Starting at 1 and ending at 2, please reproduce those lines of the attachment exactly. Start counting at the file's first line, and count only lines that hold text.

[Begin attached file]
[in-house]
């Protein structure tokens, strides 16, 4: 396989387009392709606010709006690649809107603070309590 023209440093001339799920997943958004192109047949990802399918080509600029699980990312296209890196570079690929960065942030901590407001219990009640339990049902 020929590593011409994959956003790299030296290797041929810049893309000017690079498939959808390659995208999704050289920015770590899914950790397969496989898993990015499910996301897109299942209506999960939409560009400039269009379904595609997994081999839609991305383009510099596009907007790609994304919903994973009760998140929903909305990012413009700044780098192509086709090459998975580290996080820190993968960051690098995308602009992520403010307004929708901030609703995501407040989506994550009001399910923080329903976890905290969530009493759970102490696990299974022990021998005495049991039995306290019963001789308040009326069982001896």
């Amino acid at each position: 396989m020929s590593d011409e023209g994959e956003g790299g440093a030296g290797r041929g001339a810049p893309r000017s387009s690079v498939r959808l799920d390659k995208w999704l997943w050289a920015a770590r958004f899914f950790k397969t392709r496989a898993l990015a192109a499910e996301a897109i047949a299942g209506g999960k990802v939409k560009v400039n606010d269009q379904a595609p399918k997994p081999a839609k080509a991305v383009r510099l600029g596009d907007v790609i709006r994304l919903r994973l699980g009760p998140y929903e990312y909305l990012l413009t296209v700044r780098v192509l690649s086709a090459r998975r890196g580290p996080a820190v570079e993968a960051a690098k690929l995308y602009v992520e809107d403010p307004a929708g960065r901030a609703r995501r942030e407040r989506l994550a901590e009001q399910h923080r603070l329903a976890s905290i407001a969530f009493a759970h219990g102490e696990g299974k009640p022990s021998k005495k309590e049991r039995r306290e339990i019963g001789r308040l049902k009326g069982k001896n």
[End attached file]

[in-house]
């Protein structure tokens, strides 16, 4: 396989387009392709606010709006690649809107603070309590 023209440093001339799920997943958004192109047949990802399918080509600029699980990312296209890196570079690929960065942030901590407001219990009640339990049902 020929590593011409994959956003790299030296290797041929810049893309000017690079498939959808390659995208999704050289920015770590899914950790397969496989898993990015499910996301897109299942209506999960939409560009400039269009379904595609997994081999839609991305383009510099596009907007790609994304919903994973009760998140929903909305990012413009700044780098192509086709090459998975580290996080820190993968960051690098995308602009992520403010307004929708901030609703995501407040989506994550009001399910923080329903976890905290969530009493759970102490696990299974022990021998005495049991039995306290019963001789308040009326069982001896």